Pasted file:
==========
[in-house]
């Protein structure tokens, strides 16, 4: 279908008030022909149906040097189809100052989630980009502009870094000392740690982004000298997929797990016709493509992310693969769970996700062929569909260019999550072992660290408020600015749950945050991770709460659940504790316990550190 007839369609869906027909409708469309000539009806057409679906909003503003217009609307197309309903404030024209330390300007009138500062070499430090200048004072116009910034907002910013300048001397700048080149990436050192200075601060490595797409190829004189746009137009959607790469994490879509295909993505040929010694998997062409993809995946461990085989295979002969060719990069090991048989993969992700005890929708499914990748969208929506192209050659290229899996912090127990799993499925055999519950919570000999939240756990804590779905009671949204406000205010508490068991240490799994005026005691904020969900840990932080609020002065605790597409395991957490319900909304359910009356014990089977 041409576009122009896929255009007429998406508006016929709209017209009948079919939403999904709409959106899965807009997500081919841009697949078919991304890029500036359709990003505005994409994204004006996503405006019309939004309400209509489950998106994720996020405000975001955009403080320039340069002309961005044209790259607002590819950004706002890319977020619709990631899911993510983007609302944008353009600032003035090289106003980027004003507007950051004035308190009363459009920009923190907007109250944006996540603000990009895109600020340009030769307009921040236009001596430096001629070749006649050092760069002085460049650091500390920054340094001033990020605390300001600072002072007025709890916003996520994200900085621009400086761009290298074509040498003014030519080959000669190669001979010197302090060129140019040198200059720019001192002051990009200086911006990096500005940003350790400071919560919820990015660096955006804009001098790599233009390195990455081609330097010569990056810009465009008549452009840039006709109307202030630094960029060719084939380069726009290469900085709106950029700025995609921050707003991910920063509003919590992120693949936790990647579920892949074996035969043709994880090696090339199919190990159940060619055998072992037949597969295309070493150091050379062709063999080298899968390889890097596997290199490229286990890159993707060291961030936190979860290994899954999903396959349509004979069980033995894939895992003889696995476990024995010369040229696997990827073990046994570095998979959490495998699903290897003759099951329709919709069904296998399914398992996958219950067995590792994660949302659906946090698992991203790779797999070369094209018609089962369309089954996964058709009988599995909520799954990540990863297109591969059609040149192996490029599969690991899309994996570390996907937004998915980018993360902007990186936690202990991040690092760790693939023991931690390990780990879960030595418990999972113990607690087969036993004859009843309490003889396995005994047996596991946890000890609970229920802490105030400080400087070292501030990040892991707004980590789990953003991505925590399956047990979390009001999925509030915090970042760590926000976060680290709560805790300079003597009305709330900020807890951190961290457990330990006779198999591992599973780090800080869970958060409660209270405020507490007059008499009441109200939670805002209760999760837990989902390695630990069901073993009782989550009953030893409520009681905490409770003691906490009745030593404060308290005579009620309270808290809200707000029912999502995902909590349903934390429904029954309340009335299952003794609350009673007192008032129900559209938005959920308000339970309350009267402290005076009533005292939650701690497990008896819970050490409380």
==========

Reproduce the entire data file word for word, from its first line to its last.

[in-house]
């Protein structure tokens, strides 16, 4: 279908008030022909149906040097189809100052989630980009502009870094000392740690982004000298997929797990016709493509992310693969769970996700062929569909260019999550072992660290408020600015749950945050991770709460659940504790316990550190 007839369609869906027909409708469309000539009806057409679906909003503003217009609307197309309903404030024209330390300007009138500062070499430090200048004072116009910034907002910013300048001397700048080149990436050192200075601060490595797409190829004189746009137009959607790469994490879509295909993505040929010694998997062409993809995946461990085989295979002969060719990069090991048989993969992700005890929708499914990748969208929506192209050659290229899996912090127990799993499925055999519950919570000999939240756990804590779905009671949204406000205010508490068991240490799994005026005691904020969900840990932080609020002065605790597409395991957490319900909304359910009356014990089977 041409576009122009896929255009007429998406508006016929709209017209009948079919939403999904709409959106899965807009997500081919841009697949078919991304890029500036359709990003505005994409994204004006996503405006019309939004309400209509489950998106994720996020405000975001955009403080320039340069002309961005044209790259607002590819950004706002890319977020619709990631899911993510983007609302944008353009600032003035090289106003980027004003507007950051004035308190009363459009920009923190907007109250944006996540603000990009895109600020340009030769307009921040236009001596430096001629070749006649050092760069002085460049650091500390920054340094001033990020605390300001600072002072007025709890916003996520994200900085621009400086761009290298074509040498003014030519080959000669190669001979010197302090060129140019040198200059720019001192002051990009200086911006990096500005940003350790400071919560919820990015660096955006804009001098790599233009390195990455081609330097010569990056810009465009008549452009840039006709109307202030630094960029060719084939380069726009290469900085709106950029700025995609921050707003991910920063509003919590992120693949936790990647579920892949074996035969043709994880090696090339199919190990159940060619055998072992037949597969295309070493150091050379062709063999080298899968390889890097596997290199490229286990890159993707060291961030936190979860290994899954999903396959349509004979069980033995894939895992003889696995476990024995010369040229696997990827073990046994570095998979959490495998699903290897003759099951329709919709069904296998399914398992996958219950067995590792994660949302659906946090698992991203790779797999070369094209018609089962369309089954996964058709009988599995909520799954990540990863297109591969059609040149192996490029599969690991899309994996570390996907937004998915980018993360902007990186936690202990991040690092760790693939023991931690390990780990879960030595418990999972113990607690087969036993004859009843309490003889396995005994047996596991946890000890609970229920802490105030400080400087070292501030990040892991707004980590789990953003991505925590399956047990979390009001999925509030915090970042760590926000976060680290709560805790300079003597009305709330900020807890951190961290457990330990006779198999591992599973780090800080869970958060409660209270405020507490007059008499009441109200939670805002209760999760837990989902390695630990069901073993009782989550009953030893409520009681905490409770003691906490009745030593404060308290005579009620309270808290809200707000029912999502995902909590349903934390429904029954309340009335299952003794609350009673007192008032129900559209938005959920308000339970309350009267402290005076009533005292939650701690497990008896819970050490409380």